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C. Elizabeth Succop and Steven E. Newman

Fresh-market basil is becoming a viable greenhouse commodity in Colorado. Marketing pressures and profit advantages also encourage the production of certified organic produce. The research objectives were to determine the length of time basil plants were productive in the greenhouse and to compare the production of fresh-market basil grown with three root zone systems and two fertilizer treatments. The three systems were hydroponic rockwool slab culture, hydroponic perlite raised bed culture, and hydroponic peat/perlite/compost bag culture. The two types of hydroponic fertilizer treatments were an inorganically formulated nutrient solution and an organic solution consisting of fermented poultry compost, hydrolized fish emulsion, and soluble kelp. The plants were harvested once per week and fresh weight was determined. During the 2nd and 3rd months of harvest, productivity from the plants treated with the organic fertilizer was greatest in the perlite system. However, productivity from the plants treated with the traditional fertilizer was greatest in the bag mix and rockwool systems.

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C. Elizabeth Succop and Steven E. Newman

During 1995, 33 poinsettia cultivars were evaluated for Colorado greenhouse production conditions. Plants were supplied by the Paul Ecke Poinsettia Ranch, Fischer Geraniums USA, Oglevee, and Mikkelsens. At the end of the production period, Colorado greenhouse growers were invited to an open house and asked to judge the cultivars for plant, bract, and cyathia quality. As rated by the 24 growers, the best red cultivars in overall performance were `Freedom Red', `Nutcracker Red', `Cortez', and `Bonita', respectively. The best pink cultivars in overall performance were `Nutcracker Pink', `Maren', and `Flirt', respectively. The best white cultivars in overall performance were `Nutcracker White' and `V-17 Angelika White', respectively. The best novelty cultivars in overall performance were `Puebla' and `Monet', respectively.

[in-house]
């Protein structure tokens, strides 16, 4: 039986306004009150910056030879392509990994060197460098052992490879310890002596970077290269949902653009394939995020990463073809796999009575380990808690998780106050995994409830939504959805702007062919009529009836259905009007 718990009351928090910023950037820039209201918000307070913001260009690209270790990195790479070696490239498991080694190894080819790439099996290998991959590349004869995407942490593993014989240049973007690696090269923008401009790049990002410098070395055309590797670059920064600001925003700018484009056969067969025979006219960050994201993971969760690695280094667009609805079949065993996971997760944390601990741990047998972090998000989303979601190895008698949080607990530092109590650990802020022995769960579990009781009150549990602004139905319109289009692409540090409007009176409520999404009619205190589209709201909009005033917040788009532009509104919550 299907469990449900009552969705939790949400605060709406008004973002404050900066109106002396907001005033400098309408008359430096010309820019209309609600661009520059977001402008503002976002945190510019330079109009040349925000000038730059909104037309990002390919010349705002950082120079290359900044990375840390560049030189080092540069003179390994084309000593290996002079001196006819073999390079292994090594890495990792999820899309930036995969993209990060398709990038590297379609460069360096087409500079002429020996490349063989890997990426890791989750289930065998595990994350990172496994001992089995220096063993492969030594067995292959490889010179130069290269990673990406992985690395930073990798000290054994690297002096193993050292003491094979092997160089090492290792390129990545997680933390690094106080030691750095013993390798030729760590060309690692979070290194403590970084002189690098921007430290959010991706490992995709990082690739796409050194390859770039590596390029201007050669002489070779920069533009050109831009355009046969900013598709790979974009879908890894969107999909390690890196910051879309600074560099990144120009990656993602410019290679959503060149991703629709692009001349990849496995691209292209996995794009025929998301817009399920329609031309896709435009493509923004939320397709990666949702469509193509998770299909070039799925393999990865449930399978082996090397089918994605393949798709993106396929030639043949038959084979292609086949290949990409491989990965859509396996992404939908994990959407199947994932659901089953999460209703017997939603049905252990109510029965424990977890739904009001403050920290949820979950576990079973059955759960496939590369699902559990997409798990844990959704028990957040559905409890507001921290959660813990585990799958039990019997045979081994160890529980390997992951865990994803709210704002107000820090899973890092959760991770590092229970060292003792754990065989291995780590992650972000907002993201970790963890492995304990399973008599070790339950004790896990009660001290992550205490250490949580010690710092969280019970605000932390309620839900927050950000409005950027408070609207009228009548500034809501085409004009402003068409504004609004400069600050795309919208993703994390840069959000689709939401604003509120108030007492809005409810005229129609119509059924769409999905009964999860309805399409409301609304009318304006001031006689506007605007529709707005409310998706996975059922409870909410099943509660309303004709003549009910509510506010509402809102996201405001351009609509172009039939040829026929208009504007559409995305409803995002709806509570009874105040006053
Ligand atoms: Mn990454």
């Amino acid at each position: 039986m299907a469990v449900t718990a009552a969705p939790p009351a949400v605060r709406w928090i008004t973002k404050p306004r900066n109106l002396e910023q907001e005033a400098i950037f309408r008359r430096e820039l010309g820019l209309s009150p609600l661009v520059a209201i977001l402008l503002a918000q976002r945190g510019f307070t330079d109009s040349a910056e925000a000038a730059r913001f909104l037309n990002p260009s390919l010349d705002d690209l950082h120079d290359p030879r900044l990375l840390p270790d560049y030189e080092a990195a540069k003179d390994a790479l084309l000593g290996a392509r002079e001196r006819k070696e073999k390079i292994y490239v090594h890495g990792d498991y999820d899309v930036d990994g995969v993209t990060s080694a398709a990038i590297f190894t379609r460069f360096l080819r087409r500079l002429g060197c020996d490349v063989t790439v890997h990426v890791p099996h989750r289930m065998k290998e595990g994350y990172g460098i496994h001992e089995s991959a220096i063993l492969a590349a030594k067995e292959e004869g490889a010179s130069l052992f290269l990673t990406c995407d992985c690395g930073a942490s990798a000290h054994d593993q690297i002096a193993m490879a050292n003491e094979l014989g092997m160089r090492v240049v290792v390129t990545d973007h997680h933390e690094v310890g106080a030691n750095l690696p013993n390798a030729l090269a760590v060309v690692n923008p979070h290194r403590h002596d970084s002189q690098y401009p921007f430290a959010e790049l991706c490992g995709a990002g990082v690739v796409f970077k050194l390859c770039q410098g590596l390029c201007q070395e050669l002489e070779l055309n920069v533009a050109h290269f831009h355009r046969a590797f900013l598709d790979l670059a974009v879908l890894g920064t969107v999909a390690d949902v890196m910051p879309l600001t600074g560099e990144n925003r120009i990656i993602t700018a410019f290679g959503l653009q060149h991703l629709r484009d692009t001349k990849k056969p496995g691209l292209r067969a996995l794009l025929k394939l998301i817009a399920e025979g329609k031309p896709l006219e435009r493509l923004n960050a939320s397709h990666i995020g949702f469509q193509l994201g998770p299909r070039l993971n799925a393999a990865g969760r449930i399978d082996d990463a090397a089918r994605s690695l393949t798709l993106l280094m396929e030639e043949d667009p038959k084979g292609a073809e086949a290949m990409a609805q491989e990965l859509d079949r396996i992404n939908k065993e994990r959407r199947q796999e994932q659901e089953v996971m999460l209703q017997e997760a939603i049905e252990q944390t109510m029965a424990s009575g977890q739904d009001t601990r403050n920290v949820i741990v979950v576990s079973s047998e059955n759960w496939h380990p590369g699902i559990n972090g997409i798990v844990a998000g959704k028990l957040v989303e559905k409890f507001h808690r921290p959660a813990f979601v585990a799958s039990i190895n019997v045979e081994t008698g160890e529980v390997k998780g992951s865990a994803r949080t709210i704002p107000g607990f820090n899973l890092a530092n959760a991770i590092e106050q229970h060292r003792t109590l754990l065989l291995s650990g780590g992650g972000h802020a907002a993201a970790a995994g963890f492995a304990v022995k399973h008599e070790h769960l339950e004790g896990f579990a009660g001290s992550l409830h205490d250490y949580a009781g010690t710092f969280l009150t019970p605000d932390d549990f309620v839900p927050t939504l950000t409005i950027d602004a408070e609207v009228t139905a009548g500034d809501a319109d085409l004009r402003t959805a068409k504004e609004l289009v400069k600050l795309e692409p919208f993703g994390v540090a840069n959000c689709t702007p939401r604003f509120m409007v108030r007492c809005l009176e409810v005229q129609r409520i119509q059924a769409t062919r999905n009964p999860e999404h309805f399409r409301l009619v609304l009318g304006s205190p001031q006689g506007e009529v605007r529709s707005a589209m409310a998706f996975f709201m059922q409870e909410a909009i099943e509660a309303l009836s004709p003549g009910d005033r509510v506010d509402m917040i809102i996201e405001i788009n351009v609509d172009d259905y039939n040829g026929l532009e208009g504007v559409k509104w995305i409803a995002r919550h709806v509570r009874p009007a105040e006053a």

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C. Elizabeth Succop and Steven E. Newman

Fresh-market sweet basil (Ocimum basilicum) is in high demand from specialty produce markets and commercial restauranteurs. Many consumers are also demanding produce that has been organically grown. Three hydroponic media systems were evaluated twice over two years, rockwool slabs, perlite frames, and commercial sphagnum peat/perlite/compost medium, where the bag was laid flat on the bench. Plants grown in these systems were fertilized with nutrient solutions derived from either organic or conventional, saltbased fertilizer sources. Few differences in yield were detected between basil plants grown in the commercial medium with either fertilizer source. Total yield from plants grown in perlite with the organic fertilizer was 22% greater in the first study and 100% greater in the second study than those for plants grown with the conventional fertilizer. Plants grown in rockwool with the conventional fertilizer were 17% more productive in the first study and 46% more productive in the second study than those grown with the organic fertilizer. Taste test panelists (69%) could discern differences between samples from organically and conventionally grown basil plants, yet no preferences were shown.